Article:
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Forensics

Storycorps

StoryCorps 391: A Grave Responsibility

Thursday, October 02, 2014

Dr. Lori Baker, a forensic scientist, tells her husband, Dr. Erich Baker, about identifying bodies of immigrants who died while attempting to cross into the United States.

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The Takeaway

How DNA Forever Changed Forensic Science

Monday, May 19, 2014

Before developing DNA analysis, hair analysis played a key role in identifying and convicting crime suspects. But now exonerations are forcing the criminal justice system to confront the limitations of hair analysis from days past.

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Life of the Law

Forensics in Flames

Tuesday, July 23, 2013

Over the past 20 years, there’s been a revolution in the science of arson investigations. Many of the clues that had been used for decades to determine that a fire was not accidental, especially the analysis of burn patterns on walls and floors,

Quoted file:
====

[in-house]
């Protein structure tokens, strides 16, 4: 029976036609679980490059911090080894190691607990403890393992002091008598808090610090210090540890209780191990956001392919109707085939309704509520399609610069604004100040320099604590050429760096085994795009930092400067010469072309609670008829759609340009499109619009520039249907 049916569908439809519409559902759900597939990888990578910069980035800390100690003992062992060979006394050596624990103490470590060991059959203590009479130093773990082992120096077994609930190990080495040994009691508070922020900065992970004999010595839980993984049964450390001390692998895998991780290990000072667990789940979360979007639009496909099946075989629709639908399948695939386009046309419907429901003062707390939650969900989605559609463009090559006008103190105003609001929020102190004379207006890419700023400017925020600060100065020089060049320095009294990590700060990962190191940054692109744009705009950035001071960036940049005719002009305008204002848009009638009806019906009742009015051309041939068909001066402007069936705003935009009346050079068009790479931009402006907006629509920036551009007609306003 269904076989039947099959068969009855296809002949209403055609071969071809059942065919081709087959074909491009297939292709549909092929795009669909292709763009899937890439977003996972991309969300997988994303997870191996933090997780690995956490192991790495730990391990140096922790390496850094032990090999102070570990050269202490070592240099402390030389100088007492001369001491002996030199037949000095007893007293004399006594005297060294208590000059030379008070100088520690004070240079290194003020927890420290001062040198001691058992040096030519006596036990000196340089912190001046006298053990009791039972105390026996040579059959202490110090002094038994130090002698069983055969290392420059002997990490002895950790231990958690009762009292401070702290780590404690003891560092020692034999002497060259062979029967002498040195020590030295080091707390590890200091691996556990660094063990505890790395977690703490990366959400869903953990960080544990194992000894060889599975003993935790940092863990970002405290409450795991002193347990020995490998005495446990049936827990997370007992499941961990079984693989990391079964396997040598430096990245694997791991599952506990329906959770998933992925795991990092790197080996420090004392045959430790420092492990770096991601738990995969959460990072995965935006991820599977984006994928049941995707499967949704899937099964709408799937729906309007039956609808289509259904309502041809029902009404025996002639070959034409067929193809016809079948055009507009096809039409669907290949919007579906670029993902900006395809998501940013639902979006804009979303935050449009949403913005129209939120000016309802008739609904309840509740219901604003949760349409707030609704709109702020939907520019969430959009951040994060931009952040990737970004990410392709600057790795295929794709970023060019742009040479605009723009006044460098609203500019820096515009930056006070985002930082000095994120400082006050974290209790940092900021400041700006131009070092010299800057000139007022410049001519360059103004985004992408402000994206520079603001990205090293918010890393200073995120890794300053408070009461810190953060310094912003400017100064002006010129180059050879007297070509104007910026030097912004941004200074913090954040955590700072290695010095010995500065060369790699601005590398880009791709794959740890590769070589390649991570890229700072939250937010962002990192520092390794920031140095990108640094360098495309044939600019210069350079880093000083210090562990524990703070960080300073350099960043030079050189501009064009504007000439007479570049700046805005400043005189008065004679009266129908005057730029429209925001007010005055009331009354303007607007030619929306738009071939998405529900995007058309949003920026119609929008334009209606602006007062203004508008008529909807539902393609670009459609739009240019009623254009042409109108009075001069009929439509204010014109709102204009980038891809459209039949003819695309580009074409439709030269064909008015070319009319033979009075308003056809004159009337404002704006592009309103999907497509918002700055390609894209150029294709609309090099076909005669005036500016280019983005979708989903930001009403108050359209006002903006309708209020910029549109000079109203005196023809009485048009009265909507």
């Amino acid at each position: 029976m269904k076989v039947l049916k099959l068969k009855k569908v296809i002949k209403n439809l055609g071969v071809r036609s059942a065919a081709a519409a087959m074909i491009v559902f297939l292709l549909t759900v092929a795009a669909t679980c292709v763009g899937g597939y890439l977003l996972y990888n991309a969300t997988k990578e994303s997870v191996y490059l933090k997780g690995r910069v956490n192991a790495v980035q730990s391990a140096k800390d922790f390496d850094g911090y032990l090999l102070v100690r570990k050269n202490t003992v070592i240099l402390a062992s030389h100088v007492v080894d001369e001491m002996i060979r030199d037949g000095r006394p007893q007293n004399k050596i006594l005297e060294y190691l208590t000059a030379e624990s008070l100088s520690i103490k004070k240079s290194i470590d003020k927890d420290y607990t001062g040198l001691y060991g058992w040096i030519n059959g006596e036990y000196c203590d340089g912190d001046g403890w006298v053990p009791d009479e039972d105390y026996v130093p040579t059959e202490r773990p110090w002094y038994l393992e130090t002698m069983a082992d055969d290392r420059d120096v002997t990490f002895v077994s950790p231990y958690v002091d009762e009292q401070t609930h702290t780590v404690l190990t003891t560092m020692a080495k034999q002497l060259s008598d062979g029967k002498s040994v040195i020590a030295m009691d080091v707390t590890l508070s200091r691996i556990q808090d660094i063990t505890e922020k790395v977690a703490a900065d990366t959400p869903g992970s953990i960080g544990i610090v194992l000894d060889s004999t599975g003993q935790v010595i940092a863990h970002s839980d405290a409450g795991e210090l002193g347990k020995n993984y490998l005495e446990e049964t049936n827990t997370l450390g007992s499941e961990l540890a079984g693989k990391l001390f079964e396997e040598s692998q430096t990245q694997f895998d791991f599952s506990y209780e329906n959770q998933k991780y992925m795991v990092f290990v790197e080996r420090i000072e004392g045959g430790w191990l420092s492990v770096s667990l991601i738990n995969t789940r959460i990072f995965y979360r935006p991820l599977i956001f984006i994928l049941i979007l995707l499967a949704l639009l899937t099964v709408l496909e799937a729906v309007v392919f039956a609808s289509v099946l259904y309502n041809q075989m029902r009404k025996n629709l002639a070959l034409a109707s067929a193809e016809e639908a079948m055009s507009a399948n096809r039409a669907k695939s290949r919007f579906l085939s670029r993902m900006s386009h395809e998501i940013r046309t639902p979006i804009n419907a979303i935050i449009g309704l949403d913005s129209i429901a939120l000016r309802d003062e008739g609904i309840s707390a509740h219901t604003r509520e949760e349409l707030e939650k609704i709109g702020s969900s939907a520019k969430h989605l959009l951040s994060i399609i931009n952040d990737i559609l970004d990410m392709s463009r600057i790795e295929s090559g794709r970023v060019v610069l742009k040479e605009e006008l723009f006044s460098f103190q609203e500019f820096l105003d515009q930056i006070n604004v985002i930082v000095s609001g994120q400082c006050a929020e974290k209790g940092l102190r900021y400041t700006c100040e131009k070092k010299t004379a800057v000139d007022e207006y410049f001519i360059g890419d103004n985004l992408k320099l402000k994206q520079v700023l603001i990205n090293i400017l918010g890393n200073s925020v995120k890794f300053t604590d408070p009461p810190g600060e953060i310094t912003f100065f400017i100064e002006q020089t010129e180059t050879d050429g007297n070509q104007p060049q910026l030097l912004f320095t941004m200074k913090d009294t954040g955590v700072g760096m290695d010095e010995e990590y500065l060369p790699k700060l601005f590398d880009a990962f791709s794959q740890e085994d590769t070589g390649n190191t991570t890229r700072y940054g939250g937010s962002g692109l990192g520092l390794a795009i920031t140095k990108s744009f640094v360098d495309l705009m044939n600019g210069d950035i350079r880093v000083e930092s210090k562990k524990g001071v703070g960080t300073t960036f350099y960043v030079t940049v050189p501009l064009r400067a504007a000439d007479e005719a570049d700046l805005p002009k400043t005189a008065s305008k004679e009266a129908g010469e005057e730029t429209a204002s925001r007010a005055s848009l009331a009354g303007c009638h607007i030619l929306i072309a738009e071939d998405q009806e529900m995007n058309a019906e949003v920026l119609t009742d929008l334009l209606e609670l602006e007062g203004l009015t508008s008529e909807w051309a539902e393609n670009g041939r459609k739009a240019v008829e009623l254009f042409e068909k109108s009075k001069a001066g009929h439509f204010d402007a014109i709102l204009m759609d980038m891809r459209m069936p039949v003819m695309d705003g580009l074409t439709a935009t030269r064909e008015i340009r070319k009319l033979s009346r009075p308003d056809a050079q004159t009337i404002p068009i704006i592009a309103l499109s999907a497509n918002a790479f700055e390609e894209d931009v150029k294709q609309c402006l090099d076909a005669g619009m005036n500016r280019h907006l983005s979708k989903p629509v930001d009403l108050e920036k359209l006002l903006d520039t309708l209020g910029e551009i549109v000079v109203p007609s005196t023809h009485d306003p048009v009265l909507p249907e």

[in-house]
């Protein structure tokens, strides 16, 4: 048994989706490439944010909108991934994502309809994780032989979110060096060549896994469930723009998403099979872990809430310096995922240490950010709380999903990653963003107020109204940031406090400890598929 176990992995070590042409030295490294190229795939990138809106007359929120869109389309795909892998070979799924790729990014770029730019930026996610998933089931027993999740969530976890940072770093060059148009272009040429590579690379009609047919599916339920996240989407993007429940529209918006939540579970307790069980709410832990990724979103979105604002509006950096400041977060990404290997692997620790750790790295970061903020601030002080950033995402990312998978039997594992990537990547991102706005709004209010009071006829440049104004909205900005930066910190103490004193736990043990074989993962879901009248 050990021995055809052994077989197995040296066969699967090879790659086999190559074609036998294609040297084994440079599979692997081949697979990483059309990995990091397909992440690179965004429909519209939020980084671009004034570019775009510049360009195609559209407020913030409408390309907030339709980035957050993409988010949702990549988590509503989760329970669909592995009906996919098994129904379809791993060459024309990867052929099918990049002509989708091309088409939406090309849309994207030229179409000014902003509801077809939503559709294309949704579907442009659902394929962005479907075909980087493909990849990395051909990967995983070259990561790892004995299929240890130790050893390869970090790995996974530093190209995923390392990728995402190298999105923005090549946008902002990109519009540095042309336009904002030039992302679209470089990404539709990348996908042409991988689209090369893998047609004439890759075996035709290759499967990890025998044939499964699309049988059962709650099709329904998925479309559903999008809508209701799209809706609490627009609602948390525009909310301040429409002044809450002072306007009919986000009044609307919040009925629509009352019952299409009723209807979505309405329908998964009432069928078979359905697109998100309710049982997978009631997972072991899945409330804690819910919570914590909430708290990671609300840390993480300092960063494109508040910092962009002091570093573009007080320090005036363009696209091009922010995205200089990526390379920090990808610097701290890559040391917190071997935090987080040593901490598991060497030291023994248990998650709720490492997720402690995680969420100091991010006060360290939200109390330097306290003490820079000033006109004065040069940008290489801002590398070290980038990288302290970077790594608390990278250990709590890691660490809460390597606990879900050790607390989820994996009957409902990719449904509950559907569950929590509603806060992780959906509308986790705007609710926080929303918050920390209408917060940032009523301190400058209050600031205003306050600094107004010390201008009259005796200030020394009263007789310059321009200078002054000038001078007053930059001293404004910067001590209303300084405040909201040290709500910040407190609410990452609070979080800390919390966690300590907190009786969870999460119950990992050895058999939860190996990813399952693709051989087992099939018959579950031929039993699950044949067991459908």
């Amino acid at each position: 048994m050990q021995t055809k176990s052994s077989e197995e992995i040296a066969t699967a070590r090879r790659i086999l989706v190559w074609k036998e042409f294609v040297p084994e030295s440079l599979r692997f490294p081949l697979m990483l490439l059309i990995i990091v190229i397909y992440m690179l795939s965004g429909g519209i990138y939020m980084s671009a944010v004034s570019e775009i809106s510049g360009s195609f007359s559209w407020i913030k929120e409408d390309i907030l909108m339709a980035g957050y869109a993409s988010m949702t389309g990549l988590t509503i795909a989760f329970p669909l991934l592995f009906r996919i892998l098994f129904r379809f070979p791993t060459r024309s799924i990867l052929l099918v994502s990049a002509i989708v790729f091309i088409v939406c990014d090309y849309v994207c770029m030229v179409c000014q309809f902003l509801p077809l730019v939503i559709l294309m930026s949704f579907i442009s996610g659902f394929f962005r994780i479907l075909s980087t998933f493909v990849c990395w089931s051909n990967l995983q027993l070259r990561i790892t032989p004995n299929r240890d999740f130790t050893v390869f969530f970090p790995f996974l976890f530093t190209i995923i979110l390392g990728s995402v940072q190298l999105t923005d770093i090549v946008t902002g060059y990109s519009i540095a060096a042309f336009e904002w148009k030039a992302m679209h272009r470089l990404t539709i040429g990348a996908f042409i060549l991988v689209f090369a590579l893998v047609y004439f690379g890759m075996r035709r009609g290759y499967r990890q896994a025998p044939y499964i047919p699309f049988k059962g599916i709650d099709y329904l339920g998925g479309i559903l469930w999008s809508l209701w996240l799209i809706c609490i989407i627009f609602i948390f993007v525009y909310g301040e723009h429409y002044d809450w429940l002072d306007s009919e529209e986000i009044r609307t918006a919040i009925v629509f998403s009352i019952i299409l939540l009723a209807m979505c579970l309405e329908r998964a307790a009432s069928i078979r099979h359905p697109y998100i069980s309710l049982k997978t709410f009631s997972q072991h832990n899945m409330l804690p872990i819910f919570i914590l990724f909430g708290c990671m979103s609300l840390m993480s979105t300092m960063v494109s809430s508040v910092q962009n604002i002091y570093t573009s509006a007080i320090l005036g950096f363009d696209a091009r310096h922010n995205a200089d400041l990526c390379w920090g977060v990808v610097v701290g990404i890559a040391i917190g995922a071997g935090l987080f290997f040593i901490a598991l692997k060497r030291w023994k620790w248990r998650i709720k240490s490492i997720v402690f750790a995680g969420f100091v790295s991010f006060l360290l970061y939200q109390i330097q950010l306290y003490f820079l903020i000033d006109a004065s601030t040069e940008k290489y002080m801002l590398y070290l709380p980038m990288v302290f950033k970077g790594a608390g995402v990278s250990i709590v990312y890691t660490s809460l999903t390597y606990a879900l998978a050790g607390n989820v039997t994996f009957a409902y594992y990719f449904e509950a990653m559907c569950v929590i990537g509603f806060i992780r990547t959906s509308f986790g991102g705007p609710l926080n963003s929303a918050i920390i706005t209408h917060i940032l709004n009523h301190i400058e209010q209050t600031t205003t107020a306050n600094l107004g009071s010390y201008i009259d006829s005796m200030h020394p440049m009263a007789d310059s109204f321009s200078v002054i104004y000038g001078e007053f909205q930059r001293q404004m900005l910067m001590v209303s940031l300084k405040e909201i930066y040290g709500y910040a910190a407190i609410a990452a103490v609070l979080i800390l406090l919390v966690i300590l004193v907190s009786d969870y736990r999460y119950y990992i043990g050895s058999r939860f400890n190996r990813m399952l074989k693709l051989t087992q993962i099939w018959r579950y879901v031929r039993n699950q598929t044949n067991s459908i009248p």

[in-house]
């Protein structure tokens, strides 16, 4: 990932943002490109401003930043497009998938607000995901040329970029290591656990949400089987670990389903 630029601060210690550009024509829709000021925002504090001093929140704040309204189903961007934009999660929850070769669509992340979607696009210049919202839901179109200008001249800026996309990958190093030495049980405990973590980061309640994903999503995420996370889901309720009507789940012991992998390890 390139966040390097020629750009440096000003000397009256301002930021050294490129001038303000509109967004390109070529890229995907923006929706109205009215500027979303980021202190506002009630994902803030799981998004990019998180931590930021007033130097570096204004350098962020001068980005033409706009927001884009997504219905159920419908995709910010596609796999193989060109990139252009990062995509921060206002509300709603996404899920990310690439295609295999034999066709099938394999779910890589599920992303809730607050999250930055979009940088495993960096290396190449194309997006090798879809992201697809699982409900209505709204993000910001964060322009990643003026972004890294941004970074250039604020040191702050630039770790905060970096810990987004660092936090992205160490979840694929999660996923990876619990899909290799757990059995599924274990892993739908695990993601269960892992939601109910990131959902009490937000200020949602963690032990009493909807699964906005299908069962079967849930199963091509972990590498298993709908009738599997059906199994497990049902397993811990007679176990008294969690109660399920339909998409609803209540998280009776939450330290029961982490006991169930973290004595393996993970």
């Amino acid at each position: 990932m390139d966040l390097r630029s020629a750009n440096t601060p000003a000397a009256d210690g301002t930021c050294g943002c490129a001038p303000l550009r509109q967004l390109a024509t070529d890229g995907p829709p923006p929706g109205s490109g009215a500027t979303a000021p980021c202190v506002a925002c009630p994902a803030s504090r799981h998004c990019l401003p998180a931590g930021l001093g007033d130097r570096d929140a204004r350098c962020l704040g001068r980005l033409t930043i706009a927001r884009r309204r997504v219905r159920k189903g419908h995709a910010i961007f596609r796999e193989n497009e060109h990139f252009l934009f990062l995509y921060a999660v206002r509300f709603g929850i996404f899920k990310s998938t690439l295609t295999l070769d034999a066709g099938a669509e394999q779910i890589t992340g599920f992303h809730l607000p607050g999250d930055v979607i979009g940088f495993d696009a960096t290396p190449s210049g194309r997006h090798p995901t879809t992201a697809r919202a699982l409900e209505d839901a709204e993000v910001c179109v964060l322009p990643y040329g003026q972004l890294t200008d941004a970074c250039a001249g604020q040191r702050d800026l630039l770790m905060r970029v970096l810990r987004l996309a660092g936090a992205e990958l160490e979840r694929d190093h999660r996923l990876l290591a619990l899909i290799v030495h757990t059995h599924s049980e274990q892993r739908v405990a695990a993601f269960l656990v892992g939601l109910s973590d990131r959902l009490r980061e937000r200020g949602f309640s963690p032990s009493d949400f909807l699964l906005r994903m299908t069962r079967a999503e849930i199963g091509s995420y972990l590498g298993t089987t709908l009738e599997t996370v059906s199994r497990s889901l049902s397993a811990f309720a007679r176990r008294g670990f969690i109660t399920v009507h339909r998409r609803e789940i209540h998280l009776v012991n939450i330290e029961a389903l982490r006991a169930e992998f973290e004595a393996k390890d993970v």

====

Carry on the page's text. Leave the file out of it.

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The Takeaway

FBI Review: Exaggerated Evidence in 27 Death Penalty Cases

Friday, July 19, 2013

The FBI and Department of Justice have flagged 27 death penalty convictions for federal review. The review was triggered last year by a Washington Post report and asserts that FBI hair examiners had used faulty forensics that may have led to convictions of potentially innocent people. Peter Neufeld, co-founder and director of Innocence, joins us to discuss the findings and the potential problems with forensic science.

The Department of Justice and the FBI are raising questions about forensic evidence used to get convictions.
Twenty-seven death penalty convictions have been flagged so far as part of a federal review. The review was triggered last year by a Washington Post report and asserts that FBI hair examiners had used faulty forensics that may have led to convictions of potentially innocent people. The review is ongoing and the full results will be published later this ye

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Schoolbook

Crown Heights Charter Team Heads to National DebateTournament